MBaaS, or mobile backend as a service, solutions are essentially PaaS solutions focused on managing mobile applications, rather than traditional web applications. These products provide computing architecture to connect mobile application to cloud storage and APIs.
MBaaS solutions save development teams the lengthy process of constructing their own back-end infrastructure. MBaaS platforms provide users with tools to manage their files, host server code, connect reusable APIs, manage backend data and secure communication between endpoint users and servers.
Popular MBaaS providers include: Salesforce's Heroku and Parse.
One Heroku review said of the MBaaS plaform, "Heroku Toolbelt makes deployment and maintenance tasks so easy - everything is just a command line away. Almost never a gem compatibility problem, it's a complete plug-and-play. Hobby tier provides sufficient availability for my purposes. Documentation works great for my needs, and it's supplemented by a healthy user community - I can find answers to most of my questions by just googling them"
This one is a bit different from the others. DBaaS, or cloud database as a service, are simply cloud-based platforms for managing and storing data. They typically provide scalable solutions for managing and retrieving large amounts of secured data.
DBaaS tools provide similar functionality to that of relational database management systems, but store data in the cloud and provide access without launching virtual machines.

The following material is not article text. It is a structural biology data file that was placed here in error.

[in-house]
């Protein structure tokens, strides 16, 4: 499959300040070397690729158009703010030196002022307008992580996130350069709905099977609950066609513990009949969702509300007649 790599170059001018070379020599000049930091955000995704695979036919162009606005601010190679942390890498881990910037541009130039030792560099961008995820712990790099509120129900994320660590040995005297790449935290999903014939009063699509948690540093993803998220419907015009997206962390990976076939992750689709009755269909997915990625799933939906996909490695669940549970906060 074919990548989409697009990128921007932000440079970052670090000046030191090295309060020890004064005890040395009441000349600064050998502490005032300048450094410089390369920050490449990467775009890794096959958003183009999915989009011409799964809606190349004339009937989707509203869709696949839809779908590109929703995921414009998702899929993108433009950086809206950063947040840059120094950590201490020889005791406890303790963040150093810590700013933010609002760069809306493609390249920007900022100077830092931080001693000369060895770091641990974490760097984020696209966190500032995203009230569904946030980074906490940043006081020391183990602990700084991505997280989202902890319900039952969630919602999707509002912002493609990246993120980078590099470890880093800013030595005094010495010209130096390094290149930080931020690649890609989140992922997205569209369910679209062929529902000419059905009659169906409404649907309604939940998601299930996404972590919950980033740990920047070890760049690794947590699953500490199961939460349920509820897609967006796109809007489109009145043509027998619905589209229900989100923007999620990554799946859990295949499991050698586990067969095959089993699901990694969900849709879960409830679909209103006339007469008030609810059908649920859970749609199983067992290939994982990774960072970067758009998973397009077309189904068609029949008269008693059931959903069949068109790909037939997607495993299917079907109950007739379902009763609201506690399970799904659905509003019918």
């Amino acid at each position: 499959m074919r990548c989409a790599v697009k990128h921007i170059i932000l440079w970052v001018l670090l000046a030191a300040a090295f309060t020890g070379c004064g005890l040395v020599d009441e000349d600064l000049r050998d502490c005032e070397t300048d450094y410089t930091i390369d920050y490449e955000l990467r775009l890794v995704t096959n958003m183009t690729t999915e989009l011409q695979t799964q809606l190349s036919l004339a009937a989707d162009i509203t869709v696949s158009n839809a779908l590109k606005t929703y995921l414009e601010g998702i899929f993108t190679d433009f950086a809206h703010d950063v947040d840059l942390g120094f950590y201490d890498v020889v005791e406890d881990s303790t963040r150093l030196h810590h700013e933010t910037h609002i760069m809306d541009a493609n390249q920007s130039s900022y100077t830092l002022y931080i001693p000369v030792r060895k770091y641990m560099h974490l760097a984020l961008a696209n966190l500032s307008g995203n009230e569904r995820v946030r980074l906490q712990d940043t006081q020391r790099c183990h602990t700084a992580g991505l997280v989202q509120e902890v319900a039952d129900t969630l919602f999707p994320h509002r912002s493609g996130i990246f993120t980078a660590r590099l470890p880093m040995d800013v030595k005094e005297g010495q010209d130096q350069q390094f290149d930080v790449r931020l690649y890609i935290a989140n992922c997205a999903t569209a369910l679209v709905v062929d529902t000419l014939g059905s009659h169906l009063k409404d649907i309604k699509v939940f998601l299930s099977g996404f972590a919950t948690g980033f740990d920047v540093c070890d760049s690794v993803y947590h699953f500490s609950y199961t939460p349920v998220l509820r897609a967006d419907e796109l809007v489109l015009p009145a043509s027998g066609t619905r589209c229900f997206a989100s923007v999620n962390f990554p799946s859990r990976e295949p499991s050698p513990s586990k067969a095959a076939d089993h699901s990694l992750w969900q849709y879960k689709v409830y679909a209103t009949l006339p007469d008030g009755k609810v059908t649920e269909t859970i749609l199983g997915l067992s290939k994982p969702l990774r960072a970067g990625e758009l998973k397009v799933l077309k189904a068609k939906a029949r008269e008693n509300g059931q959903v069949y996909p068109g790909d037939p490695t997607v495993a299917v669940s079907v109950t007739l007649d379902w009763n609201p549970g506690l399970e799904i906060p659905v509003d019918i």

Popular DBaaS tools include: Amazon RDS and Microsoft's Azure DocumentDB.
One Amazon RDS review said of the DBaaS tool, "Whatever your database of choice, you'll find that RDS will make the hosting and management pain disappear. Out of the box you get a managed platform where all you need to think about is how much storage you'll need and the performance you want. Amazon take care of maintaining the system, keeping it up to date by installing updates, providing multi-AZ redundancy and increased protection against downtime doe to more care being taken when taking down an instance in the cluster."
The bulk of these tools function on pay-as-you-go models, giving smaller and growth companies the ability to scale as they grow without breaking the bank up front.
Find the highest rated tools and an abundance of information on these services on G2 Crowd. Visit any of our IaaS, PaaS, MBaaS, DBaaS and other IT infrastructure categories to find the right software for your team.
Aaron has been researching security, cloud, and emerging technologies with G2 for more than half a decade. Over that time he's outlined, defined, and maintained a large portion of G2's taxonomy related to cybersecurity, infrastructure, development, and IT management markets. Aaron utilizes his relationships with vendors, subject-matter expertise, and familiarity with G2 data to help buyers and businesses better understand emerging challenges, solutions, and technologies. In his free time, Aaron enjoys photography, design, Chicago sports and lizards.